- Incentivize disinvestment strategies of public and private financing form fossil fuels and reorient them towards climate friendly solutions.
- Land preservation, restoration and forest protection are key actions for a bolder and much faster action to reduce our impacts on the environment and curb climate change effects. VOLT intend to enhance and strengthen the agro-climatic measures included in CAP.
Volt in line with the youth environmental movement, requires an increase in the level of ambition of the EU and its members:
- To set the energy saving targets of the energy efficiency directive to a 40% (currently 30%) for 2030, thus to unlock secure investment and create jobs. Furthermore Volt proposes to extend the energy efficiency obligations to the transport sector.
- To really achieve a deep systematic change of the way we produce, transport and use energy, Volt proposes to sustain the research and the development of smart electricity grids at EU Level with enhanced and harmonized financing of relevant infrastructure also at local level, like EU storage systems.
What are the “hot” topics regarding climate change in the upcoming elections?
We support and rally alongside the youth calling for actions to fight climate change. In a little bit over one year, many more young students have joined Greta in his protest and are leading movements in their countries. During the last event in Rome (19th April) many EU young leaders met in Rome. In Denmark, the #FridayForFuture marches have let the youth movements to create a youth climate council (Unge Klima Råd) which submitted their policy ideas to “the adult parties”. There has been already an increase in global mean surface temperature of around 1°C above pre-industrial levels , and the world is currently aiming to a 5–6°C warming at the end of the century and possible feedbacks could accelerate warming to more than 12°C . Youth have been discussing it and their protests are mostly linked to the inaction of governments. Youth campaigns is focused on — taking actions — like the school strike for climate.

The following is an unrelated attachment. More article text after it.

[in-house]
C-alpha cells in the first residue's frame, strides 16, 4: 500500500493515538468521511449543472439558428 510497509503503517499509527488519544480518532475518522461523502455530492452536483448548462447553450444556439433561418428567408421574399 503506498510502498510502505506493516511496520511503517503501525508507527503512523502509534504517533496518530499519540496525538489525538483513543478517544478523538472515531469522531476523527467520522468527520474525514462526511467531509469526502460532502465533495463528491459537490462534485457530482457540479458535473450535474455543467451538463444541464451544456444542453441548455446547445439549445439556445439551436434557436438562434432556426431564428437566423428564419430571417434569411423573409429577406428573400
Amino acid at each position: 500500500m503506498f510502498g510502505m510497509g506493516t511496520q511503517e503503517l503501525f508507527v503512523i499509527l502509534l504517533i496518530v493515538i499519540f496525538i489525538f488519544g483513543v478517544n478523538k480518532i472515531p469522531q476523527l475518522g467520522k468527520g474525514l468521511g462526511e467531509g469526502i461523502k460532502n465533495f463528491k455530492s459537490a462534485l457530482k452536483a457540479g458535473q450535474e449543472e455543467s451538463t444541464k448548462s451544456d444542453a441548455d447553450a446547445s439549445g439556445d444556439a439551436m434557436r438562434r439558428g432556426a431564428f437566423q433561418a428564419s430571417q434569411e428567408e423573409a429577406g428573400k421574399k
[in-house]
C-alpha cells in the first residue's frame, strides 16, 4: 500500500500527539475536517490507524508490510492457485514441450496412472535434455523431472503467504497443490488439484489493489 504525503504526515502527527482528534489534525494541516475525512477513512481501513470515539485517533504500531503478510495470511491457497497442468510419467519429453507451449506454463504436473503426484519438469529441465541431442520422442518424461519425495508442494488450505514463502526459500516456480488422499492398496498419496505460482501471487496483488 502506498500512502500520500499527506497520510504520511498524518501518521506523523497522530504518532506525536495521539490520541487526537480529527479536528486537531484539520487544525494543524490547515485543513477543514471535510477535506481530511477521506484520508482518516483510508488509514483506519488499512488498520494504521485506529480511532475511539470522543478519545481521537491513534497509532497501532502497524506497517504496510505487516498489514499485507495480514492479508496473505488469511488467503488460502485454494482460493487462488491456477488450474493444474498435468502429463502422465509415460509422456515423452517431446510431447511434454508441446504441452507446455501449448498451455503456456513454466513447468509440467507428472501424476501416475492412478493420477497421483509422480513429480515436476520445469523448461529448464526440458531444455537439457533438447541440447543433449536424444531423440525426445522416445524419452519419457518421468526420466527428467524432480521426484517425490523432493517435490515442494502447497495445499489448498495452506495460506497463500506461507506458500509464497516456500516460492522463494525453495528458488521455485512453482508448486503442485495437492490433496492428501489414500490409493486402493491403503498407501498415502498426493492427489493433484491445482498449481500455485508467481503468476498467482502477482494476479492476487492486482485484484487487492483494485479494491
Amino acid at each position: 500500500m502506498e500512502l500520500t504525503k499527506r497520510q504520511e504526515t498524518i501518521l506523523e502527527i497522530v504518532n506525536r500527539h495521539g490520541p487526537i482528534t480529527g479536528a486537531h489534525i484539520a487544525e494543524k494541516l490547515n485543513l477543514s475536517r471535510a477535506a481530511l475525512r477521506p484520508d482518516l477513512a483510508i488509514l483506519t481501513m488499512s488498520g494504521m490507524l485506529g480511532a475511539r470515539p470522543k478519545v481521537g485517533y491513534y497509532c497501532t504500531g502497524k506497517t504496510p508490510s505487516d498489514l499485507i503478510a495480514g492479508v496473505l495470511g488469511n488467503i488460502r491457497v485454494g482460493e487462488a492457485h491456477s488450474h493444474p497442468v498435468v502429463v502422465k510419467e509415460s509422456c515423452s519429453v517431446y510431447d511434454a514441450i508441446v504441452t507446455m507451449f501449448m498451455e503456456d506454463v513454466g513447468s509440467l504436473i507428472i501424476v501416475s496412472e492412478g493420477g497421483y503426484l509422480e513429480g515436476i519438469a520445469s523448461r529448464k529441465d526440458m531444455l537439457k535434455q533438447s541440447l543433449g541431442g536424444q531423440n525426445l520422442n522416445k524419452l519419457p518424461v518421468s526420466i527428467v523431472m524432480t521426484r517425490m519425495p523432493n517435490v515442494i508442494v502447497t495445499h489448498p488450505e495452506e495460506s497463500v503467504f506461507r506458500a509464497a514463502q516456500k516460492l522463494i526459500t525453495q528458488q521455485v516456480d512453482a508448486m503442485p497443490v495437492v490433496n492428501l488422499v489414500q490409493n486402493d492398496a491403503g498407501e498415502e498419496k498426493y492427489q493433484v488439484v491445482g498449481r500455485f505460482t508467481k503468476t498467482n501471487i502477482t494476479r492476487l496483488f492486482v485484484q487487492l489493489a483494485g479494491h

There is an increasing number of studies showing that a transition based on 100% renewable energy to meet the Paris Agreement goals is possible. This would be achieved through further deployment of renewable power sources such as wind, solar, geothermal and hydropower, development and implementation of storage technologies, transmission grid options, efficient energy grid management integrated in a sector coupled solution with other gas, hydrogen and carbon dioxide grids, power to X systems and sustainable bioenergy limits. Also, the current fossil fuel infrastructure would be used, as by adapting natural gas to support hydrogen and other sustainable fuels and storage gasses/liquids. The establishment could counter-argue:
- Cost of energy and Climate Transition, “We can’t afford it”. IPCC reports predicts that climate change will cost the world up to 20% of global GDP by 2100 if remaining in the “business as usual” scenario. On the contrary taking actions to limit global warming to 1.5 C can leverage 2.4 trillion of investments and according to the international labor organization (ILO) 24 milions jobs . Furthermore appropriate policy tools can help mobilize incremental resources.
- China, USA, India and other countries are still polluting more: India and China are both struggling for deadly pollution levels . China is taking a number of actions to reduce its emissions limiting the use of cars and retnìhinking energetic supplies , and USA is slowly decreasing its dependency on fossil fuels . There are evidences that the USA are also considering the “employment effect” of climate policies as low carbon technologies are more labor intensive.